Meanwhile, the drug is beginning to transform the way cancer patients are treated in China, offering an alternative to traditional treatments with harsh side effects, such as surgery and chemotherapy. As of last month, more than 5,000 patients had been treated with the drug.

Weissenborn, 64, has traveled to Beijing three times to receive the Chinese gene-therapy treatment. He's a believer in the drug and is angry it is not available in the United States.

"If I died today, I have already prolonged my life and have a quality of life that I could not have with any other cancer treatment," he said.

Outside China, gene therapy is considered a provocative and important theory, but efforts to develop treatments using it have been troubled.

Many diseases, cancer included, arise when genes develop mutations that warp their normal function. Perhaps half of all cancers include abnormal copies of a crucial gene known as p53, the body's "guardian gene." It plays a central role in detecting abnormal growth and ordering cells undergoing it to commit suicide. When p53 itself becomes disabled by mutations, though, cells can more easily turn cancerous.

Various approaches are being developed to exploit this knowledge to battle cancer. One is to use gene therapy to insert normal copies of the p53 gene into cancer cells.

But it has turned out to be difficult, in practice, to get functioning genes into cells from outside the body. Research in the United States slowed down temporarily in 1999 when a teenage patient at the University of Pennsylvania died in a poorly run gene-therapy trial and then again when three children in France were stricken with a leukemia-like condition after receiving experimental treatments.

Jack A. Roth, head of thoracic and cardiovascular surgery at the M.D. Anderson Cancer Center at the University of Texas at Houston, helped pioneer the technology that both Introgen and SiBiono use. He said the Food and Drug Administration has been reviewing this type of gene therapy for more than seven years.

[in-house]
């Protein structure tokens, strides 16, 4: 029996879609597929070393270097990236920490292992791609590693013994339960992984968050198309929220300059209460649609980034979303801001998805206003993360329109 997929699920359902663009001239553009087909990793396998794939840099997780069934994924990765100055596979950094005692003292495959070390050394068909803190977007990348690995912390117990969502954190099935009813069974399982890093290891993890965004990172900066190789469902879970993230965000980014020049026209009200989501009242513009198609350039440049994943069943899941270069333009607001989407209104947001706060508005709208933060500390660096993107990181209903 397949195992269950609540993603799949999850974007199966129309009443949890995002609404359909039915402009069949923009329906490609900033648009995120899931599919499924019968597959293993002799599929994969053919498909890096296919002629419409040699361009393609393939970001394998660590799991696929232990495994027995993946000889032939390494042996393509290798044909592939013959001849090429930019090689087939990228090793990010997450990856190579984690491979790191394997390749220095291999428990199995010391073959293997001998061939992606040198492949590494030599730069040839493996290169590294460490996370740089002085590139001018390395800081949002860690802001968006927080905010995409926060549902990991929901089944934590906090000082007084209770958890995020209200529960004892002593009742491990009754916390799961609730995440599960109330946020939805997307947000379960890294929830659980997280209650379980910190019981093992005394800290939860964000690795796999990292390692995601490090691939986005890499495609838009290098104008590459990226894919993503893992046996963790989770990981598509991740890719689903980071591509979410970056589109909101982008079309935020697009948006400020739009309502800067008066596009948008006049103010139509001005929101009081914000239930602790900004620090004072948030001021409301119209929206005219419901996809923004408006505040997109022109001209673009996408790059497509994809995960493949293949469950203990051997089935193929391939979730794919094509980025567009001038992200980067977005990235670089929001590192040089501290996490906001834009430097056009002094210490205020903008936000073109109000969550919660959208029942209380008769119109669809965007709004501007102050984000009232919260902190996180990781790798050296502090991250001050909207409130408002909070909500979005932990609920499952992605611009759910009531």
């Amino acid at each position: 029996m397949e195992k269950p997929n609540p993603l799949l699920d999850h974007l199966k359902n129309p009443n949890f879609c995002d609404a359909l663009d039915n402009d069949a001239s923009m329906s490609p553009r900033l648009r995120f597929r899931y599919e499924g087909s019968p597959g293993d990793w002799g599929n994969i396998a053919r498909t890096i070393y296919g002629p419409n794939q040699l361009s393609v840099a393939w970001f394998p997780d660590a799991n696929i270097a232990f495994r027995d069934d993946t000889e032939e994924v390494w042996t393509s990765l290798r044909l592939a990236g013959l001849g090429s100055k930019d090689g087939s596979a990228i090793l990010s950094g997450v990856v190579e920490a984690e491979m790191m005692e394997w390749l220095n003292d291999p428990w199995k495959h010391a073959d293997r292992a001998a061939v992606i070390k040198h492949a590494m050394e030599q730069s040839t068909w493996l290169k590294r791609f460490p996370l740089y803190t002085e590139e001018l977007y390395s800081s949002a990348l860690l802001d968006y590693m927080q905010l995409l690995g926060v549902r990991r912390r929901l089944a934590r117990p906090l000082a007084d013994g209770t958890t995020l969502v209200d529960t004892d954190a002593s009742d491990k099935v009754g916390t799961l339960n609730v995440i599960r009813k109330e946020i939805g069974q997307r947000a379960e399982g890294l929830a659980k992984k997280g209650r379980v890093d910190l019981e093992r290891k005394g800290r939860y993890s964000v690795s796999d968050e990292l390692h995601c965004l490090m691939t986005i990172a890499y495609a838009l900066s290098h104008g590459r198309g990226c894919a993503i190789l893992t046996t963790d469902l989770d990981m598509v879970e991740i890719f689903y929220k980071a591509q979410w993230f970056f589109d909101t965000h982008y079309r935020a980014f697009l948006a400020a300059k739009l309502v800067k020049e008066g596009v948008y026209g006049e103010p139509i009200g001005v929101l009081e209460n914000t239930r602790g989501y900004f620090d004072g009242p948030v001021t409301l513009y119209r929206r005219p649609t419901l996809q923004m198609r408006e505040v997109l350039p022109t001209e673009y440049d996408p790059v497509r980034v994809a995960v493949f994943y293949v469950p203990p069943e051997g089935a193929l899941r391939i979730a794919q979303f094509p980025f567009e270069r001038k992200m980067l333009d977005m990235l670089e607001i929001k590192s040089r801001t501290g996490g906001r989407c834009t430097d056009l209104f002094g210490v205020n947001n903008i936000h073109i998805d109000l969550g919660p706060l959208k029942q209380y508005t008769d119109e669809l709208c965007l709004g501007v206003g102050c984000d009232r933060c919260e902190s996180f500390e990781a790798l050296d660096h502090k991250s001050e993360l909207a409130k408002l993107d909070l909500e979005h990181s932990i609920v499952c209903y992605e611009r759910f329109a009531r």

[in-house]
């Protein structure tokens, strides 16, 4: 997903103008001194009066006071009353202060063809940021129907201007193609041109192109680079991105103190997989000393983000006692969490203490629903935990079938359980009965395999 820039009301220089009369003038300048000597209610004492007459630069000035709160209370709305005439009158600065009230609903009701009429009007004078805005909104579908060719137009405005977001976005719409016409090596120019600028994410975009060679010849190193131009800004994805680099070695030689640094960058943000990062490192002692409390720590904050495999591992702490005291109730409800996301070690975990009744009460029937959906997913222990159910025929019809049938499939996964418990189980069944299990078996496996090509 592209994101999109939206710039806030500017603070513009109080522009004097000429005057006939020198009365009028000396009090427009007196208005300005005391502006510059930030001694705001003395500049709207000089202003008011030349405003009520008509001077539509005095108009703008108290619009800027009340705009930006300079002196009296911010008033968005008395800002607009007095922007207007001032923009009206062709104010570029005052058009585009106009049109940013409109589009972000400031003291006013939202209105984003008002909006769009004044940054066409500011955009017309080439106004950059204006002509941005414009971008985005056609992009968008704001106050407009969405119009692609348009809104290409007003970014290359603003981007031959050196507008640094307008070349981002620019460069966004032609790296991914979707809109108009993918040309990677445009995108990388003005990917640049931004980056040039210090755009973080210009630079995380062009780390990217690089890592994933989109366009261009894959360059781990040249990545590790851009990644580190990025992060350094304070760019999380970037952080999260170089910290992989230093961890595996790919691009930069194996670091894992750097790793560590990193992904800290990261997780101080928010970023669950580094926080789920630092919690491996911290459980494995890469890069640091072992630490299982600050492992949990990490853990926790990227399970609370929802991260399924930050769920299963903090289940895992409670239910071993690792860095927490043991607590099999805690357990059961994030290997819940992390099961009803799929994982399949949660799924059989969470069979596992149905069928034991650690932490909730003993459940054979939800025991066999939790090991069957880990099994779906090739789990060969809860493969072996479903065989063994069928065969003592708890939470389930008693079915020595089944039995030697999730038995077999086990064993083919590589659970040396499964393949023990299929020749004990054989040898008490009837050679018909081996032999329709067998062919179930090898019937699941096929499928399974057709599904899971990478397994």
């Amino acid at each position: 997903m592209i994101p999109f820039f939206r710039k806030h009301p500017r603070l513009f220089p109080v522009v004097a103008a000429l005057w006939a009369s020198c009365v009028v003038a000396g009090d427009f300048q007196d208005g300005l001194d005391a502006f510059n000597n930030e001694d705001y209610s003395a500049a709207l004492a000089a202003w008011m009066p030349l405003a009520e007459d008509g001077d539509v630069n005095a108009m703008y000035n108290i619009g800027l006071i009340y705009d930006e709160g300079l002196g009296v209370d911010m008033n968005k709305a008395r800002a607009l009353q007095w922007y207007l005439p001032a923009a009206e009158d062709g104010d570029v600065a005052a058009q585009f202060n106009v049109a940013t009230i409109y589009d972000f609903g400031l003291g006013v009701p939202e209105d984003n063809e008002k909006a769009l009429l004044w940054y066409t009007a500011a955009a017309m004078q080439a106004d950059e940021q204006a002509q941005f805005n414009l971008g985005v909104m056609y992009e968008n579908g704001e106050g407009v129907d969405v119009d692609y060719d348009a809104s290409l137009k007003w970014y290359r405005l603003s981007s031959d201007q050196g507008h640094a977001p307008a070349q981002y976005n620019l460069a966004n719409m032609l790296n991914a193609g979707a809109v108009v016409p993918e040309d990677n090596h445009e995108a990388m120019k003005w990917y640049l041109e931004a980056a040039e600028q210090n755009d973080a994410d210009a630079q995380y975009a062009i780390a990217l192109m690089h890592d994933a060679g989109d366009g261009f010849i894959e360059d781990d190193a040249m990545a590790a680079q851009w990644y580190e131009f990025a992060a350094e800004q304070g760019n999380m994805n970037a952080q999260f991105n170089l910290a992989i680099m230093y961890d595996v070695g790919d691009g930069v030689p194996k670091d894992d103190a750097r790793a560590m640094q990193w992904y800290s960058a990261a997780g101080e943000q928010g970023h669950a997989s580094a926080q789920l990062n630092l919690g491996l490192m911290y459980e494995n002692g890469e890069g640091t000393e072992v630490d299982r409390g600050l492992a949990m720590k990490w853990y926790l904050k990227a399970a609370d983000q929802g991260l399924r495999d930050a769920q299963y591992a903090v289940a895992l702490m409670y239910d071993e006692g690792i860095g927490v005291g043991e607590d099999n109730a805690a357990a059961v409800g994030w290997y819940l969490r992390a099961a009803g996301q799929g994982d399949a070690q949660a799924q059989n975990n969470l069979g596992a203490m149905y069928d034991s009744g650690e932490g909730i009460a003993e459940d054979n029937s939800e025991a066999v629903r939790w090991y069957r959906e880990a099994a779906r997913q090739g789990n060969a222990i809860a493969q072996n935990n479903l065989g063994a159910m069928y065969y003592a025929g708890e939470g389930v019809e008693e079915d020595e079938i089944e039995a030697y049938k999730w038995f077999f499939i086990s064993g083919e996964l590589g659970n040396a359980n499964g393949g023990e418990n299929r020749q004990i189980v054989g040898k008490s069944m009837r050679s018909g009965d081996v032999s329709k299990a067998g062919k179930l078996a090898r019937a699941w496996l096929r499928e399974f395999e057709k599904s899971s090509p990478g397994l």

"The approval process is a frustrating business. It's not only very slow but unpredictable," said Roth, who helped found Introgen.

Introgen's Nance said the company may apply for FDA approval to market a gene-therapy cancer treatment as early as the end of this year. Like Peng, he cautioned against too much optimism about the drug.

"We don't promise a cure," Nance said. "It's different in every patient -- some respond and get rid of their cancer, and some respond to a degree. Some patients just don't respond at all."

Even as Western researchers proceeded slowly because of problems in gene-therapy trials, SiBiono plowed ahead in China. The company's studies, most of them published only in Chinese medical literature, showed significant benefits, if not cures, from the p53 treatment. But skeptics said it was unclear whether initial results, such as tumor shrinkage, would lead to longer life for patients. Other researchers have said the initial trials had too few patients, fewer than 200.